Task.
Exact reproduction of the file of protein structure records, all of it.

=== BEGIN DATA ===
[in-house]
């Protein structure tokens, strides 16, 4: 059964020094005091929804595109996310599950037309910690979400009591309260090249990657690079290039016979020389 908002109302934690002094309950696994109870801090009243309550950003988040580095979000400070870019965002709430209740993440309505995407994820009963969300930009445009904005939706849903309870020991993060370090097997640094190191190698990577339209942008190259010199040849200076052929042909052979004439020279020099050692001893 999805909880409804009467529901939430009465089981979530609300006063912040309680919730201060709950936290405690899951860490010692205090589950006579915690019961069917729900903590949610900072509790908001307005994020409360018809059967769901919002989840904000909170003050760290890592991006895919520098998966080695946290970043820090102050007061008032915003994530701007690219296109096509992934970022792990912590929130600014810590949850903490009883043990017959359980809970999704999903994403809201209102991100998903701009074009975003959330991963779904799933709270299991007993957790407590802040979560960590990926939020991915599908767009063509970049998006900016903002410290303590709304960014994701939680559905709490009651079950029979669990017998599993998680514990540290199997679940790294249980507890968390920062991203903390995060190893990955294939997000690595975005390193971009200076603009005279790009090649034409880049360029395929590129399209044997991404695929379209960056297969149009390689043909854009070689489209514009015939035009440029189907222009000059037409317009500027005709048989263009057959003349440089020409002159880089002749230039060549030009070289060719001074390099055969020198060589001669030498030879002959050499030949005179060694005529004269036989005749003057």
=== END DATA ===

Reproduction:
[in-house]
């Protein structure tokens, strides 16, 4: 059964020094005091929804595109996310599950037309910690979400009591309260090249990657690079290039016979020389 908002109302934690002094309950696994109870801090009243309550950003988040580095979000400070870019965002709430209740993440309505995407994820009963969300930009445009904005939706849903309870020991993060370090097997640094190191190698990577339209942008190259010199040849200076052929042909052979004439020279020099050692001893 999805909880409804009467529901939430009465089981979530609300006063912040309680919730201060709950936290405690899951860490010692205090589950006579915690019961069917729900903590949610900072509790908001307005994020409360018809059967769901919002989840904000909170003050760290890592991006895919520098998966080695946290970043820090102050007061008032915003994530701007690219296109096509992934970022792990912590929130600014810590949850903490009883043990017959359980809970999704999903994403809201209102991100998903701009074009975003959330991963779904799933709270299991007993957790407590802040979560960590990926939020991915599908767009063509970049998006900016903002410290303590709304960014994701939680559905709490009651079950029979669990017998599993998680514990540290199997679940790294249980507890968390920062991203903390995060190893990955294939997000690595975005390193971009200076603009005279790009090649034409880049360029395929590129399209044997991404695929379209960056297969149009390689043909854009070689489209514009015939035009440029189907222009000059037409317009500027005709048989263009057959003349440089020409002159880089002749230039060549030009070289060719001074390099055969020198060589001669030498030879002959050499030949005179060694005529004269036989005749003057």